Q. Is it necessary to save bank statements and if so, for how long? — Clutter guy
A. You should save bank statements, but not every one, and not forever.
The rule of thumb for most people is three years just in case you are audited, said Bill Connington of Connington Wealth Management in Paramus.
“The hardest thing for most people is to figure out which information to keep and which to shred,” Connington said. “Some people shred bank statements after a year, or immediately, fearing that such information could be stolen.”
In some cases, it is wise to hang onto bank statements longer, Connington said, but it is up to each individual investor.
“One of the reasons you might want to hold onto them longer is if you own your own business, in which case I tell clients to hold onto them for seven years as a rule of thumb,” he said. “The other reasons why I suggest three years would be if you are going through a divorce, if someone tries to take you to court in the future, or if a creditor comes knocking, you may want to refer to them.”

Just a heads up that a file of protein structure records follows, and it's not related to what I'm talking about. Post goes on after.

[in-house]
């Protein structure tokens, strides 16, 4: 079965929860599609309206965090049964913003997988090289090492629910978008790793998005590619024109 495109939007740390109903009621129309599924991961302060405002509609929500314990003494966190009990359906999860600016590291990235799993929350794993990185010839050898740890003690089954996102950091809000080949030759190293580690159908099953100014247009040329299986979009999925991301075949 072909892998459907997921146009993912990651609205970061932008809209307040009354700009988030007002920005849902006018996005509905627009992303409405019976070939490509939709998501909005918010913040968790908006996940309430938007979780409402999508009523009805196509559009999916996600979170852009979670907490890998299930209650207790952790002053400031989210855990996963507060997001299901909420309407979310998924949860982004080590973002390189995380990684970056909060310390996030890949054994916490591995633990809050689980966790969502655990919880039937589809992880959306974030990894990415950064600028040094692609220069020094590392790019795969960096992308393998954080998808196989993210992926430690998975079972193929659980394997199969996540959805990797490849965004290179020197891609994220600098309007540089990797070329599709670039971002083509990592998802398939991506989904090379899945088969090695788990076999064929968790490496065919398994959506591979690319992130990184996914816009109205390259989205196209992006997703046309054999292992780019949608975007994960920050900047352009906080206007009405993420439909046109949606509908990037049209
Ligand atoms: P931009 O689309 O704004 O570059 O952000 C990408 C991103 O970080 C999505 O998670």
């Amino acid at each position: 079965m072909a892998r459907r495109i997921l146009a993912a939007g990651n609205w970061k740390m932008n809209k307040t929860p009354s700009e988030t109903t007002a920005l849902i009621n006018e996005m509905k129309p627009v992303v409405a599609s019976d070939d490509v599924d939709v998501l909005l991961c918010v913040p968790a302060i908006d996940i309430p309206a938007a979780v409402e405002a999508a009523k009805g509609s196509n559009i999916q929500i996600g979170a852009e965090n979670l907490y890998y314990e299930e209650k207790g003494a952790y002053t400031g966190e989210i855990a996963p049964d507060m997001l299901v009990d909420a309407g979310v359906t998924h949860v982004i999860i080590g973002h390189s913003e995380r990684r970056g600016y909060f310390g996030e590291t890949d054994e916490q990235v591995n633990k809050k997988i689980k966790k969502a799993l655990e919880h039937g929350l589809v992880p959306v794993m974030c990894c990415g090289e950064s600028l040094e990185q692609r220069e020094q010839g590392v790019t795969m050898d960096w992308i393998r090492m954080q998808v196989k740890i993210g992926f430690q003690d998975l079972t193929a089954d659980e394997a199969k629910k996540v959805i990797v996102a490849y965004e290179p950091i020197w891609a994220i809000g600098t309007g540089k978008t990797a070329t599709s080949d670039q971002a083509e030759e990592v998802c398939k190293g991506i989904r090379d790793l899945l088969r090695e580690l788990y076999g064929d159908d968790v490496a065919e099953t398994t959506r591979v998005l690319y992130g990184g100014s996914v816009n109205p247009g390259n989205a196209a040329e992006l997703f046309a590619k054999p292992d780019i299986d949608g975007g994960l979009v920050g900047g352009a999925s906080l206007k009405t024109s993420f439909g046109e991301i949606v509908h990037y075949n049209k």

Connington said the good thing about technology is that your bank may provide you with archived statements online or on paper.
Also, he said, remember bank statements provide proof of income from interest-bearing accounts and can be a record of tax-related transactions.
If your bank provides electronic statements, you could also save those on your hard drive as a paperless record.
“So is it necessary to hold onto bank statements? No. But it’s a smart financial decision to protect you and your family,” he said.
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